Jen stood in front of her class of ninth grade students at the beginning of our study and asked, “How many of you feel like you’re in charge of writing your own stories? The story of your life?”
Students sat in small groups. A few hands went up, but most students just sat quietly. From the back of the room, Cassie said, “I don’t think anyone is writing their story. Everyone plays a part in everyone else’s story.”
We watched as Cassie’s remark spurred the rest of the students into conversation. Something broke open in the classroom that day. Students began to share with each other—some recounting the loss of family members, others offering memories of triumph or fear. Across the conversations, we noticed that these students seemed animated and excited to tell their stories.
This collaboration began as a research project where we co-designed a project-based learning curriculum called Compose Our World. However, by summer 2018, in the context of the political tensions emerging in the largely conservative town where Jen taught, we began to recognize that we might need to support her students in even more critical inquiry. Following the news of yet another mass shooting in the United States, we talked about the possibility of storytelling as a way to support Jen’s students as they examined the world.
“How do we make sure we’re teaching everyone?” Jen asked, referring to the ways that her students from historically marginalized backgrounds (students of color, students who identified as part of the LGBTQIA+ community and students from lower socioeconomic status) were often left underrepresented in classroom curricula.
As we collaborated with students, we found that a culturally sustaining classroom required opportunities for students to treat their own stories like primary texts. Throughout this process, students voiced the feeling that they were becoming better readers and writers with ‘something to say to the world.’”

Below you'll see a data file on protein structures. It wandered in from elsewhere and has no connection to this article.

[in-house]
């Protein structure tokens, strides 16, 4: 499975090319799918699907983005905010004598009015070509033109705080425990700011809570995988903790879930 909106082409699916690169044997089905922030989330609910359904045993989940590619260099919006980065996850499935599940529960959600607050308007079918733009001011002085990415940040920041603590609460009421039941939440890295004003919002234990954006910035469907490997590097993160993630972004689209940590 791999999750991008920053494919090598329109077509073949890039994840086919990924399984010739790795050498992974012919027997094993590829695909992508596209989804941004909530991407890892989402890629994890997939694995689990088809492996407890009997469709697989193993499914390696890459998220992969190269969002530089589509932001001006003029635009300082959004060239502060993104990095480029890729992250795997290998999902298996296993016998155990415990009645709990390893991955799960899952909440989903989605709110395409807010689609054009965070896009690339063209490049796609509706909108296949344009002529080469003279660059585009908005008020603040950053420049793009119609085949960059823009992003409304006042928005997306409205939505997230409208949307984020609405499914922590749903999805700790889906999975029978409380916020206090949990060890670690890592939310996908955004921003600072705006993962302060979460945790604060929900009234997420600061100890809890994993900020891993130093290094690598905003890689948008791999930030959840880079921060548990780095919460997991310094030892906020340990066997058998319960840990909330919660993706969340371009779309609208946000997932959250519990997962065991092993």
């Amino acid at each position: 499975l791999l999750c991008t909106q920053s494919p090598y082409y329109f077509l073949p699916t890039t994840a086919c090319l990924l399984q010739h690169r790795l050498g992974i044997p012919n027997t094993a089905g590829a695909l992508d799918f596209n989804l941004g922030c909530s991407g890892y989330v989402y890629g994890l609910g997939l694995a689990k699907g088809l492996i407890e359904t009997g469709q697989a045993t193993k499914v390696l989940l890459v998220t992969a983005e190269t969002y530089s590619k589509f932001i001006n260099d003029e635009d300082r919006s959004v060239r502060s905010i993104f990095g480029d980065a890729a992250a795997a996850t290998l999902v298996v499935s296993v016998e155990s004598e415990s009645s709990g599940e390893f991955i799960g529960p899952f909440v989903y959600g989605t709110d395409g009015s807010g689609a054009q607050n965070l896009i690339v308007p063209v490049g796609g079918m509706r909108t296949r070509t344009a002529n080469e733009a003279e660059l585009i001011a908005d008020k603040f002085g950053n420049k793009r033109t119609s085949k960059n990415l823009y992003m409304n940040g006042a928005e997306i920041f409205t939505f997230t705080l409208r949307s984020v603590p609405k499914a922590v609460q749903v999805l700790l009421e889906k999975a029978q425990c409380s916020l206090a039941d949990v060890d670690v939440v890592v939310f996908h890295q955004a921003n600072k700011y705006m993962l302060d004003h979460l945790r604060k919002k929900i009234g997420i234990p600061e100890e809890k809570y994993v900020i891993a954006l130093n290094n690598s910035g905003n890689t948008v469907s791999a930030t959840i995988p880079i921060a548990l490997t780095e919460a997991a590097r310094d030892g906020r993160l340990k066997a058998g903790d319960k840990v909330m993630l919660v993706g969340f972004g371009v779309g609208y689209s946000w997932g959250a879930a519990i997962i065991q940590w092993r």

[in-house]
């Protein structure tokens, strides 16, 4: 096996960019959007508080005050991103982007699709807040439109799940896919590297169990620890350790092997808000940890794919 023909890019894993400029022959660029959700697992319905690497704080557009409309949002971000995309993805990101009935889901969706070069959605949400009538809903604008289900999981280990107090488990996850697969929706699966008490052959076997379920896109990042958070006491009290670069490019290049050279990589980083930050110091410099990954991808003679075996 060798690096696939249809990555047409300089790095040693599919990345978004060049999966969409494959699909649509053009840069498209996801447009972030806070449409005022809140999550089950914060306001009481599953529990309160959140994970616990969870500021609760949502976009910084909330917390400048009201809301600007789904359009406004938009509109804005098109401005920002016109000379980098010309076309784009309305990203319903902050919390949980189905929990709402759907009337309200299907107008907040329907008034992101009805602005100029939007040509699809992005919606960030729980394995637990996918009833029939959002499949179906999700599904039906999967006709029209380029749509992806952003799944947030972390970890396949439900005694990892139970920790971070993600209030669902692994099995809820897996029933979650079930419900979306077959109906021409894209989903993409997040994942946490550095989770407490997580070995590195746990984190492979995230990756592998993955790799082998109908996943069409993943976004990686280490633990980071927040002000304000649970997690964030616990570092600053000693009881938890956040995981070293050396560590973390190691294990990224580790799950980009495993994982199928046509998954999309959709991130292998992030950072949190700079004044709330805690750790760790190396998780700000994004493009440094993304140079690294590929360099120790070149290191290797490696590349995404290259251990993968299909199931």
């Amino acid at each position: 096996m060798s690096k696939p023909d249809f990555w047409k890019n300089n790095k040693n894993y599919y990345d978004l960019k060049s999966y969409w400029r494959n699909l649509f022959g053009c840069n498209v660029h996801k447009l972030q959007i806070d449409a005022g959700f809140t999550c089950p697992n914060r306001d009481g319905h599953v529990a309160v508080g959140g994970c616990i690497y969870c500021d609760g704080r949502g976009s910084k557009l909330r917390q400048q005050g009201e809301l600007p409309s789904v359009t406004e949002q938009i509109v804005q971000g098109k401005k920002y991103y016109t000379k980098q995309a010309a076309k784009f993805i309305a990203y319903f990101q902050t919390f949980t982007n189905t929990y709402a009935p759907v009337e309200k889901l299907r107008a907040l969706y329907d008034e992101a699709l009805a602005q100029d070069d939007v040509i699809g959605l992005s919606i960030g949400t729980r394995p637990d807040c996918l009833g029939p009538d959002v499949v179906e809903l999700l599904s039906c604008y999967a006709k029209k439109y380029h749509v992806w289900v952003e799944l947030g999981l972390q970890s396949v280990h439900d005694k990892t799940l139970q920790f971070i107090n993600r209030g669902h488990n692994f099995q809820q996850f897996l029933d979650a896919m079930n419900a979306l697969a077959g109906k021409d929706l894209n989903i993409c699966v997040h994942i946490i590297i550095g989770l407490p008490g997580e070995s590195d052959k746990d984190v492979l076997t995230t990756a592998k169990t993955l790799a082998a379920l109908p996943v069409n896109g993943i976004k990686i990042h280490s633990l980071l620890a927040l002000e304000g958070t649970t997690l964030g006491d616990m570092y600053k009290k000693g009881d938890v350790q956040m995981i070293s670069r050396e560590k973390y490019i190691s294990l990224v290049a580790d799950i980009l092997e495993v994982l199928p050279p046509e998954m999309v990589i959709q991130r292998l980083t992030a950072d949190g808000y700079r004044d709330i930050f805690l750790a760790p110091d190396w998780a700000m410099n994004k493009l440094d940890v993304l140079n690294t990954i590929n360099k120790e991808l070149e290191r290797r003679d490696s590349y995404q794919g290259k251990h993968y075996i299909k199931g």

We decided we would build from a project that Kristina had used in her classroom to create the Throughlines project, a curriculum that allowed students to study their own stories and the dominant narratives in their community. Our goal was to create an opportunity for students to critically examine the ways that different narratives positioned people in their rural town and then add stories to those narratives that would shift whose experiences were privileged and whose were ignored.
Over the course of a year, we told stories with these students. We began with personal profiles and moved on to stories from their communities. We hoped to help students ask questions about themselves, their lives and how they had been shaped by the histories of the town, state and nation. As we collaborated with students, we found that a culturally sustaining classroom required opportunities for students to treat their own stories like primary texts. Throughout this process, students voiced the feeling that they were becoming better readers and writers with “something to say to the world.”
Perhaps the most exciting part of our study was recognizing that this kind of storytelling in classrooms allowed us to simultaneously create space for both white students and students with historically marginalized identities to reimagine how they could engage in school.
Jazmine, a student who identified as Latina, captured this best when she explained, “Before this class, I never thought of myself as a writer … I never got to share my stories … I never thought about my future. Now, it’s all I think about.”
Jax, a student who identified as white and who had struggled at first with the idea of reflecting on his own privilege, also explained at the end of the year, “I’ve never thought before about how words can hurt people, but things aren’t funny if they hurt others.”
Most of the students expressed the feeling that writing their stories and learning the stories of others helped change their classroom experience and the ways they thought of themselves in the world.
This study taught us that storytelling is a rich opportunity to critically examine the world and the ways students were invited to interact in it. As Jen said at the end of the year, “What more could we want for our students?”